There’s Something About Steinhatchee…
The Fiddler’s Restaurant & Resort story dates back all the way to 1934, but it wasn’t always called Fiddler’s. It begins in the Great Depression, when Broward Cooey moved from Akron, Ohio with his wife Elizabeth.
In July 1932, while visiting his uncle, Broward explored the area and July Springs in Steinhatchee, Florida. The property was draped with old oaks and magnolias and sat right on the edge of the Steinhatchee River. He thought maybe it was time to trade the hustle and bustle of booming Akron for the peace and serenity of Florida.
Get Ready To Live The True Old Florida Lifestyle
Elizabeth and Broward built a 30 x 30 three room building where they lived and attempted to run a grocery store. It was the Depression, so as they extended credit to their customers, the credit turned to bad debt and the store failed. With the shelves empty, Broward went back to Akron to earn money and Elizabeth stayed in Steinhatchee to try to salvage the remnants of their Florida stake.
The road looked hard indeed, starting with a three burner oil stove for cooking, a few old coal lamps for light and carrying pails of water from July Springs. Elizabeth orchestrated building four log cabins. To serve the guests she created a two table dining room in her former grocery store and in 1934 Cooey’s Restaurant was born. We like to think of it as the original Old Florida Bed and Breakfast.
The road didn’t get any easier when the Labor Day Hurricane of 1935 came ashore just south of Steinhatchee. Now battered, flooded, broke and facing desperation, the Cooey’s shook it off, put the camp back together, set the table and started cooking again.
A Humble Beginning 4 Cabins And 2 Tables
It would be 10 years before electricity, water and telephone service finally came to Steinhatchee. In that time Elizabeth added 10 tables, a larger oil stove and Broward had come home to put in a Delco light system, a water tank and water pipes into all the buildings.
It was then that the music tradition of Fiddler’s was born when Broward added a radio to the Delco system. Elizabeth described the day by saying “There will never be any music sweeter, this side of heaven than that was the first time we turned it on.” Now they could truly let the good times roll… and they did. Cooey’s Restaurant was now a North Florida landmark.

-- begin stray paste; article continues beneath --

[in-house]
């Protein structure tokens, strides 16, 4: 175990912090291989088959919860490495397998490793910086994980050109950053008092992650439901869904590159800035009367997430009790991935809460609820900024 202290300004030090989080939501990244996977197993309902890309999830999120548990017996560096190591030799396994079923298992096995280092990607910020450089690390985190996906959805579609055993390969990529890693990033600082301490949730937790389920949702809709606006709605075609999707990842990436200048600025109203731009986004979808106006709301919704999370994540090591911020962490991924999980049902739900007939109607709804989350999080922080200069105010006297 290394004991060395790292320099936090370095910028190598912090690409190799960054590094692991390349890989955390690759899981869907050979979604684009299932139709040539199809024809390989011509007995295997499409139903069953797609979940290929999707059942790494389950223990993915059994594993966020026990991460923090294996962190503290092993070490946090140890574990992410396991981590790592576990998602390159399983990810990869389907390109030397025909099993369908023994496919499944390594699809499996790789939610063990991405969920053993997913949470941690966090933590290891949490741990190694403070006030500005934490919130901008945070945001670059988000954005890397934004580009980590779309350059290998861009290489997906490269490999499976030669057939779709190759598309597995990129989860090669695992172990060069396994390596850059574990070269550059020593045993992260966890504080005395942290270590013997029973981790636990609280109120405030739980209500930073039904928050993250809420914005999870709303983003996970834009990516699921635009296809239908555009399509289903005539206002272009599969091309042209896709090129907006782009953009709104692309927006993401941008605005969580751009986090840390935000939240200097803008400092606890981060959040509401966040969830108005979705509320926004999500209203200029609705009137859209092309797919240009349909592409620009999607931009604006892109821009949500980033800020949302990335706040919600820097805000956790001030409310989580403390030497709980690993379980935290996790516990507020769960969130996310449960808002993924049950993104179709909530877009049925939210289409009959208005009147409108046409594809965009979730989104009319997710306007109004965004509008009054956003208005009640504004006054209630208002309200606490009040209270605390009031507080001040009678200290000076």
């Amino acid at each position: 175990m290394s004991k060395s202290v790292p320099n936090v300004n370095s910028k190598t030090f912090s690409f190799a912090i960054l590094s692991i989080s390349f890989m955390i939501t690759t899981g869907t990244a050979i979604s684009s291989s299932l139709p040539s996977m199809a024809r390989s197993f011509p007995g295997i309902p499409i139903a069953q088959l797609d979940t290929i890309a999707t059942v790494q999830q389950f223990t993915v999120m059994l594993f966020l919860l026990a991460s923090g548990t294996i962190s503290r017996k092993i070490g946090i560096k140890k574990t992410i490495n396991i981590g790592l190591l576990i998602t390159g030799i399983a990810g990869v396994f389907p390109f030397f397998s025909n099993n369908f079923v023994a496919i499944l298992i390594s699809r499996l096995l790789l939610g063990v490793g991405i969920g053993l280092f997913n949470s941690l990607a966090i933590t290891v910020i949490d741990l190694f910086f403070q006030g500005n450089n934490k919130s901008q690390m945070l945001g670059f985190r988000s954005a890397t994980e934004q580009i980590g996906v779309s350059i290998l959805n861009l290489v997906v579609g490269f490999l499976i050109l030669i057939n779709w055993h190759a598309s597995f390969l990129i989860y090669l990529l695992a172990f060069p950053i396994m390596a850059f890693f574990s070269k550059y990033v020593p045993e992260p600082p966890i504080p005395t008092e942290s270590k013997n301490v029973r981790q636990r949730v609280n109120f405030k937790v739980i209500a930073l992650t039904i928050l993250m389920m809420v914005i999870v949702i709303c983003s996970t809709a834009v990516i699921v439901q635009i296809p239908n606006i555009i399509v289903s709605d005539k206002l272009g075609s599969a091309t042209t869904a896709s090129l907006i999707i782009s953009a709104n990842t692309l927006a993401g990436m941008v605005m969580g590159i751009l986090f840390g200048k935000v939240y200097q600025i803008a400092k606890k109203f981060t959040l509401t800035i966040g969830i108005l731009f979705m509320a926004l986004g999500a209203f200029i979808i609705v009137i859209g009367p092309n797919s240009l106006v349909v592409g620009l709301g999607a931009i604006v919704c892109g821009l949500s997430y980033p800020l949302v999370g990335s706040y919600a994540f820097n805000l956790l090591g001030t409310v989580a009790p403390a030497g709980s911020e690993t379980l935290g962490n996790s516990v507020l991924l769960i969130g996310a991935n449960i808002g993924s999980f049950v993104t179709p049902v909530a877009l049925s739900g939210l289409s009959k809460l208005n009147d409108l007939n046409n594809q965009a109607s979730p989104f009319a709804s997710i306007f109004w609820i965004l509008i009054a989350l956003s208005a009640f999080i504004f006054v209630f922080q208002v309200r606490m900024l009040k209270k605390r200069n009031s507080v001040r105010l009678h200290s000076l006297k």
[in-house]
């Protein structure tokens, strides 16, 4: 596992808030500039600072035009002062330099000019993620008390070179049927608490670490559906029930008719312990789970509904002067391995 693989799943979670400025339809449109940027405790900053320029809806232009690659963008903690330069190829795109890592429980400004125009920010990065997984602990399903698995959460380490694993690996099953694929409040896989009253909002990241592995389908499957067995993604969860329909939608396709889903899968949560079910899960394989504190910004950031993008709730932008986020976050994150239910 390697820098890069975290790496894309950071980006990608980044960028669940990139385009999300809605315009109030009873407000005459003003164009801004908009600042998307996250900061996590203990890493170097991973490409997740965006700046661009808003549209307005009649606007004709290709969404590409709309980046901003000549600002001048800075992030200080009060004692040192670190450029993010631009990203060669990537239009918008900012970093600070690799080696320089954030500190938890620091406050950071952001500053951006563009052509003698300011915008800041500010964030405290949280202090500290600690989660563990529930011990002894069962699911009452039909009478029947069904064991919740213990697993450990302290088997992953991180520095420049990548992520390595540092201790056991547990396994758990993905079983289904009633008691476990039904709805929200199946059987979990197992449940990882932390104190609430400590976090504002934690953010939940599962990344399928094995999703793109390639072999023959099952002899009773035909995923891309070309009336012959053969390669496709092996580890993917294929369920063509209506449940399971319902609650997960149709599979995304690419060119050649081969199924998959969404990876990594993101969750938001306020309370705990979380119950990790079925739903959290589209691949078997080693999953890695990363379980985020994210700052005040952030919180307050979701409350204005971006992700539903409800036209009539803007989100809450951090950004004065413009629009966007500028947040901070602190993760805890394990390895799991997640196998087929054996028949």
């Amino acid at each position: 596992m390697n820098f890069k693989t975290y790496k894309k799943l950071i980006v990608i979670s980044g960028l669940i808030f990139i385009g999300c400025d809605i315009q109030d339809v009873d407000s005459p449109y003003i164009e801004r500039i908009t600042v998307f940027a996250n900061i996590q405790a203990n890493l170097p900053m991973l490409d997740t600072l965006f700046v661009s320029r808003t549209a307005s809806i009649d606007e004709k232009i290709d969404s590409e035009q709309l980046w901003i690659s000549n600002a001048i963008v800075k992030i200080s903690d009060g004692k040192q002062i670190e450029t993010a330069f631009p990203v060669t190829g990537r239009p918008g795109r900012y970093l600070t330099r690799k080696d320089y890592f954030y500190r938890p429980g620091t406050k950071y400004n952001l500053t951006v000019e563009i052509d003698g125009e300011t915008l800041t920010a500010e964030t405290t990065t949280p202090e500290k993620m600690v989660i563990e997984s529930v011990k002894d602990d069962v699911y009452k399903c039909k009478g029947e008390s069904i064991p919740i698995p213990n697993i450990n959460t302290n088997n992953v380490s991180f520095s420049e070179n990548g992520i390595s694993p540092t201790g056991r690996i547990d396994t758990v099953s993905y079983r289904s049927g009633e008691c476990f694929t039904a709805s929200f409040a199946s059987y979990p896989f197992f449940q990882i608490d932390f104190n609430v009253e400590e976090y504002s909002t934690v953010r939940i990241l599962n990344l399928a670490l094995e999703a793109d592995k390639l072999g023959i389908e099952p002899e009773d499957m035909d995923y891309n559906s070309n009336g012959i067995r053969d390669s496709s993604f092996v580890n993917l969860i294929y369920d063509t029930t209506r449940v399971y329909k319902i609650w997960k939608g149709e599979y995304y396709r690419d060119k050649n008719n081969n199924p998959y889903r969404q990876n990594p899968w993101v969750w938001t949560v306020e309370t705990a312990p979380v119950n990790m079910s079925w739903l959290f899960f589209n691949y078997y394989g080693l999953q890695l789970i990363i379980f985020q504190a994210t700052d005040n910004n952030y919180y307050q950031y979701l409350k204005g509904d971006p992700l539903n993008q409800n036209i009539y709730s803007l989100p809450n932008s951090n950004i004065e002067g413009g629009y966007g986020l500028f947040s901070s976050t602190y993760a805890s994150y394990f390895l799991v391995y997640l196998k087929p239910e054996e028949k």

In the late 1930’s the Cooey’s added rental boats so guests could explore the river and head out to fish the grass flats. In 1943, they added the offshore deep sea boat “The Lady Luck” which Elizabeth noted “that proved to be quite successful.” Perhaps Elizabeth was the lucky lady.
In 1948, the “Old Steinhatchee Bridge” was installed and more people came to “Old Cooey’s Restaurant”. Elizabeth and Broward eventually had to build a second dining room to serve their now famous trout, fried mullet, hush puppies and steamed crab claws.
As Steinhatchee, and the surrounding areas from Old Town to Perry, from Keaton and Dekle Beach to the Road to Nowhere grew, so did the Cooey’s legend. At the direction of son Ramon Cooey, they built what is now Fiddler’s Restaurant and Resort in 1973. The eldest son of Broward and Elizabeth ran Cooey’s Restaurant and Motel for over a decade before hard times fell again and Cooey’s closed its doors.
In 2000, it was time for the next couple to champion a restaurant at July Springs. When Jim and Joyce Hunt, who had met and married while working at McDonald’s in Perry and gone on to run B.J.’s and the Hard Hat Café saw Old Cooey’s Restaurant for the first time, it was literally full of thousands of fiddler crabs.
But Jim saw the bones and felt the potential, transforming the property into the best restaurant in Taylor County while building an empire with an 18 room hotel and the Chapel and Event Center at Steinhatchee Landings.
For 25 years, the Hunts made their life in Steinhatchee, raising two children and serving millions of meals and celebrating countless occasions. Under Jim and Joyce’s guidance, Fiddler’s continued to build the legend of Cooey’s, bringing national prominence with visits from the likes of President Jimmy Carter and wife Roslyn. As the Chef, Jim was featured on multiple national television shows and spent time on air with Paula Deen and Steven Raichlan from Project Fire. As champions for Steinhatchee, Jim and Joyce revived the Chapel at Steinhatchee Landing and catered countless weddings and events and proved their love of Taylor County along the way.
And with the help of the dedicated Fiddler’s team, partner and Chef Donovan Wulf, and Jim and Joyce’s niece, manager Cindy Hunt, they put their heads down and focused on the mission to create Good Times, Great Food, and Awesome Music. For without struggle there can be no reward.
“Everything from the cleanliness of the grounds, good food, boat slips, and some rocking good ‘ole country bands, we will definitely be back again next year. Not our first rodeo in the ‘Hatch, but the Fiddler’s experience makes our trips the best and quickly helps build the excitement for the next year to come…great job to all that make our time there so enjoyable.”